Posted by Steve Weinbeer
November 1, 2022
In a rapidly changing world, organizations must be adaptable to survive. We’ve been transitioning from working remotely into our brand new office space, and we’d like to make the most of our new location. We wanted to experiment with new ways of working in-person to remain agile and responsive to the needs of our team–and our clients!
By sharing our journey with you, we hope that it will spark conversations about different ways of working. Ultimately, we aspire to create a space where we feel completely safe to share ideas, make mistakes, explore, learn collectively, and present the best versions of ourselves. Here are some of the ideas we’ve come up with so far.
An activity-based workplace is a type of office space in which employees have a variety of different places to work, depending on the task they are working on. This can include standing desks, sit-to-stand desks, lounge areas, and private meeting rooms. The goal of an activity-based workplace is to create a more flexible and productive environment.
The traditional office space is designed for a single purpose: sitting at a desk and working on a computer. But this doesn’t work for everyone. Some people need to stand up to stay focused, while others need to move around to stay energized. And some people just prefer to work in different environments throughout the day.
An activity-based workplace can help our team be more productive by giving them the ability to choose the best place to work for each task. Check out more about activity-based workplaces from Wework.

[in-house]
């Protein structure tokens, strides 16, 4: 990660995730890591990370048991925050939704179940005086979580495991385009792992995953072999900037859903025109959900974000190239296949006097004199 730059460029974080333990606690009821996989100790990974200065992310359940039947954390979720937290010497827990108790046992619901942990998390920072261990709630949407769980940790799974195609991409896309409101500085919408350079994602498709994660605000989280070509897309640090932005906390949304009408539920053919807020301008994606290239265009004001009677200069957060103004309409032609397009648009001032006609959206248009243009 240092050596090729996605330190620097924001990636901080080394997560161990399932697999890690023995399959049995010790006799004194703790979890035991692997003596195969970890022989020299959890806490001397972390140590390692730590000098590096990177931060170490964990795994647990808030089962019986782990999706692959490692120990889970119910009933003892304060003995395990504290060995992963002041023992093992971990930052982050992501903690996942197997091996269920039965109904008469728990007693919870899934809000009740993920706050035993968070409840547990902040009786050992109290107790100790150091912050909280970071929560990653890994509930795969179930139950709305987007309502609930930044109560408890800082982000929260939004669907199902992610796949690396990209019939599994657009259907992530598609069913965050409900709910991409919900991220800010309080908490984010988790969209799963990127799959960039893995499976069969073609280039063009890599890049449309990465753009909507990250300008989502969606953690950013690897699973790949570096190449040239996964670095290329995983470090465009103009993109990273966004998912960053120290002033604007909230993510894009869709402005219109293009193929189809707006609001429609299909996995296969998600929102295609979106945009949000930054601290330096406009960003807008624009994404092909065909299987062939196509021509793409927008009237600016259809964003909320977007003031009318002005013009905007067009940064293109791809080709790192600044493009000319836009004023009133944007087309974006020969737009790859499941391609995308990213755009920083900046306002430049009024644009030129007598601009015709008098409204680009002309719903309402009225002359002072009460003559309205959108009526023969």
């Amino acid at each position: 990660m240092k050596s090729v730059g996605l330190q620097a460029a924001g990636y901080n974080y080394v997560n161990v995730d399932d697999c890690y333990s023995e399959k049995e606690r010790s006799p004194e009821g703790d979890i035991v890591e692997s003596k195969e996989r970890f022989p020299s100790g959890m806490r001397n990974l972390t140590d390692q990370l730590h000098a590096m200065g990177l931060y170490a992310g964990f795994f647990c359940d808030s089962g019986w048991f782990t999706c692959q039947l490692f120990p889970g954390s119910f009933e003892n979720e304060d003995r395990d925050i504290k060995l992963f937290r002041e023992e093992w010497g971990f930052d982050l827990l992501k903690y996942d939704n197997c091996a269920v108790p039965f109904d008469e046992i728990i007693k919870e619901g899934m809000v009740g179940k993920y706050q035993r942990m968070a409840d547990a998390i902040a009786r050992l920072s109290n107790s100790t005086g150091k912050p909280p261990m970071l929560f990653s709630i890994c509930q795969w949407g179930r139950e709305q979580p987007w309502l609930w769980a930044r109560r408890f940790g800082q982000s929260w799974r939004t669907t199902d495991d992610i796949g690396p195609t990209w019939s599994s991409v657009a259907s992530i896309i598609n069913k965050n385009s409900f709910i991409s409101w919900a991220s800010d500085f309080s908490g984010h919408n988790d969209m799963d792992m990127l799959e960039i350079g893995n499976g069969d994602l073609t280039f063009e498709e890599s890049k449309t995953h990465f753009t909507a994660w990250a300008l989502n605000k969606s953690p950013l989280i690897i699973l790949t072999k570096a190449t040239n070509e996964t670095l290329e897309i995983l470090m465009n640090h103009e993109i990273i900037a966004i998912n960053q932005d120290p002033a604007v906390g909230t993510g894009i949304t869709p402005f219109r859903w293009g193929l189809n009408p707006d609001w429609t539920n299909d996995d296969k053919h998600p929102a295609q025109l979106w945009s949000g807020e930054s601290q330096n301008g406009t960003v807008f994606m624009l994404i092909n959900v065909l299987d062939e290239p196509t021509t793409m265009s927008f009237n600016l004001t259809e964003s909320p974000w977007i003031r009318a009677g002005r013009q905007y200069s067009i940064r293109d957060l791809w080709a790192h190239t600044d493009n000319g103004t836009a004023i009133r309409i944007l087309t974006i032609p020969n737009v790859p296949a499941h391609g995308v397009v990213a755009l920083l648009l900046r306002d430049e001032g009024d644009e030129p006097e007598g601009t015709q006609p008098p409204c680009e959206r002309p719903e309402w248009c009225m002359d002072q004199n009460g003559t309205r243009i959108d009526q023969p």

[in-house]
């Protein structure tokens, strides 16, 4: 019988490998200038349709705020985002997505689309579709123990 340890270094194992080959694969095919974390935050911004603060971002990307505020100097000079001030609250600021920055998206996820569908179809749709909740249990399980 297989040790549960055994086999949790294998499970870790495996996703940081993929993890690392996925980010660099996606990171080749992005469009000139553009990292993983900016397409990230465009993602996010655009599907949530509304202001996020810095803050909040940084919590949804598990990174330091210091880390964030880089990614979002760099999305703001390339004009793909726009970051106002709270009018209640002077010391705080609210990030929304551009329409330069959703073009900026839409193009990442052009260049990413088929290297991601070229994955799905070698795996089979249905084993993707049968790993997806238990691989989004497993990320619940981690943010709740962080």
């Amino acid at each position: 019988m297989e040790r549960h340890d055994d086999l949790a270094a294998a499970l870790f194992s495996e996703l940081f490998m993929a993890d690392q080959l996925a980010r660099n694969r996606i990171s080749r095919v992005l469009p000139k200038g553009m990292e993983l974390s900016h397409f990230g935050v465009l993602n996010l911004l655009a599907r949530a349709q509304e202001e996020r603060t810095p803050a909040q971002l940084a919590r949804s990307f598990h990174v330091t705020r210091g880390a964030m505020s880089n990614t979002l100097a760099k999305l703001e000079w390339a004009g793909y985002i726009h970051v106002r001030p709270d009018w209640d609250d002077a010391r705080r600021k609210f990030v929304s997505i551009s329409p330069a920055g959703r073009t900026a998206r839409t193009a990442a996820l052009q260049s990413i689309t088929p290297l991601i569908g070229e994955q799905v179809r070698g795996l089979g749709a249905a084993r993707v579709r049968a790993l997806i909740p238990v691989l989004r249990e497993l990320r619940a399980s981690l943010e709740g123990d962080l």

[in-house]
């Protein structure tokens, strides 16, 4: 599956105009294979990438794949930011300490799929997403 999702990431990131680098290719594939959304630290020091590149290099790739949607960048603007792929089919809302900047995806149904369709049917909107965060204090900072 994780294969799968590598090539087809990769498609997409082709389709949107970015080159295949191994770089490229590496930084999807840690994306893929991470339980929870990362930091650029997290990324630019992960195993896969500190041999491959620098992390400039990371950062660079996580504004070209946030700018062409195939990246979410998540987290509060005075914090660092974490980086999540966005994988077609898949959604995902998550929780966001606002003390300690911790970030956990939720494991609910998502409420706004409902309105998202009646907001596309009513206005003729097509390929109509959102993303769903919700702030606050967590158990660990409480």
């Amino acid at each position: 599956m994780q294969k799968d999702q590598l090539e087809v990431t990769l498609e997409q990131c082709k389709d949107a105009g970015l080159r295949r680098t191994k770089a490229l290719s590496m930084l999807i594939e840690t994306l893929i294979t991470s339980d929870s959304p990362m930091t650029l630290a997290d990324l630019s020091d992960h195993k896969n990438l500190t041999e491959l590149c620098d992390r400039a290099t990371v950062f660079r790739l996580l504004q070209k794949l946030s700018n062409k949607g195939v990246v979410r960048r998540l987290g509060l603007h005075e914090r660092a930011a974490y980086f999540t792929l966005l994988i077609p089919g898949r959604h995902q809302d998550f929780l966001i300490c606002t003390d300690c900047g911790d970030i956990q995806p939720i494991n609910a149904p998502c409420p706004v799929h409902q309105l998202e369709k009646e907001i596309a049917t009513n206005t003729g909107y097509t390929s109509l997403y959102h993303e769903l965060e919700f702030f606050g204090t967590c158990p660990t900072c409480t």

The concept of Activity-based working (ABW) has revolutionized the way we see office spaces. We have been inspired to try out this new way of working and have divided up the work we do into three distinct categories: Collaboration, Chatter, and Concentration.
‘Collaboration’ spaces are designed for tasks such as working on projects with team members, brainstorming ideas, and problem-solving. ‘Chatter’ spaces are intended for bringing people together: open, inviting, and social. ‘Concentration’ spaces encourage individual work and deep focus.
Over the next year, we plan to purchase furniture and artistic wayfinding to delineate each space. We hope that ABW will allow us to better utilize our office space and create spaces that encourage our team to work effectively and creatively.
Adam Grant, an organizational psychologist with the podcast “Work Life” interviewed Leslie Perlow, a leading expert on work time at Harvard Business School. She thinks flexibility is key, but only with predictability. To help people manage their time, Perlow created a program at Harvard called ROWE (Results Only Work Environment), which allows team members to work from wherever they’re most productive. She found that when people are in charge of their schedules, they work harder and more effectively.
Now that we have a physical space, we will be experimenting with both the “when” and the “where” of work. We want our team to have the flexibility to choose their hours and location–as long as their hours are predictable. By accommodating to each individual’s lifestyle and preferences, our goal is to enable more effective work and ultimately benefit everyday life.